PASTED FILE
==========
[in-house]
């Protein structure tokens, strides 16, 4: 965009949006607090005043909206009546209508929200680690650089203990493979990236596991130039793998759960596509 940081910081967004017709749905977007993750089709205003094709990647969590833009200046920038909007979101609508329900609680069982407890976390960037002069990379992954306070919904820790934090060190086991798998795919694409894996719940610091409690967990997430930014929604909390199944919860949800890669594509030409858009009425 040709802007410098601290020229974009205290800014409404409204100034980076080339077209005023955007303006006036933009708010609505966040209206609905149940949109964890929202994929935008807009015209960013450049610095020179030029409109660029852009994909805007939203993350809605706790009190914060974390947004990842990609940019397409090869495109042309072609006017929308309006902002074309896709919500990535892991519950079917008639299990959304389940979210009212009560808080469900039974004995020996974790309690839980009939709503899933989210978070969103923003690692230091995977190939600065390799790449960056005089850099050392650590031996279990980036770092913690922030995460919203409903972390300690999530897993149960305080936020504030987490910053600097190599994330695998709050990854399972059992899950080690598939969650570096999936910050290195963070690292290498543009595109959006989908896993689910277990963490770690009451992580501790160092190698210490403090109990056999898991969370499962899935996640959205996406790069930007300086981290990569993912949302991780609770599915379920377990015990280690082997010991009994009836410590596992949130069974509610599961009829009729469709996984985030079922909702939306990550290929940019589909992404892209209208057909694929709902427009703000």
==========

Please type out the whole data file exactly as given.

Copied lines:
[in-house]
């Protein structure tokens, strides 16, 4: 965009949006607090005043909206009546209508929200680690650089203990493979990236596991130039793998759960596509 940081910081967004017709749905977007993750089709205003094709990647969590833009200046920038909007979101609508329900609680069982407890976390960037002069990379992954306070919904820790934090060190086991798998795919694409894996719940610091409690967990997430930014929604909390199944919860949800890669594509030409858009009425 040709802007410098601290020229974009205290800014409404409204100034980076080339077209005023955007303006006036933009708010609505966040209206609905149940949109964890929202994929935008807009015209960013450049610095020179030029409109660029852009994909805007939203993350809605706790009190914060974390947004990842990609940019397409090869495109042309072609006017929308309006902002074309896709919500990535892991519950079917008639299990959304389940979210009212009560808080469900039974004995020996974790309690839980009939709503899933989210978070969103923003690692230091995977190939600065390799790449960056005089850099050392650590031996279990980036770092913690922030995460919203409903972390300690999530897993149960305080936020504030987490910053600097190599994330695998709050990854399972059992899950080690598939969650570096999936910050290195963070690292290498543009595109959006989908896993689910277990963490770690009451992580501790160092190698210490403090109990056999898991969370499962899935996640959205996406790069930007300086981290990569993912949302991780609770599915379920377990015990280690082997010991009994009836410590596992949130069974509610599961009829009729469709996984985030079922909702939306990550290929940019589909992404892209209208057909694929709902427009703000």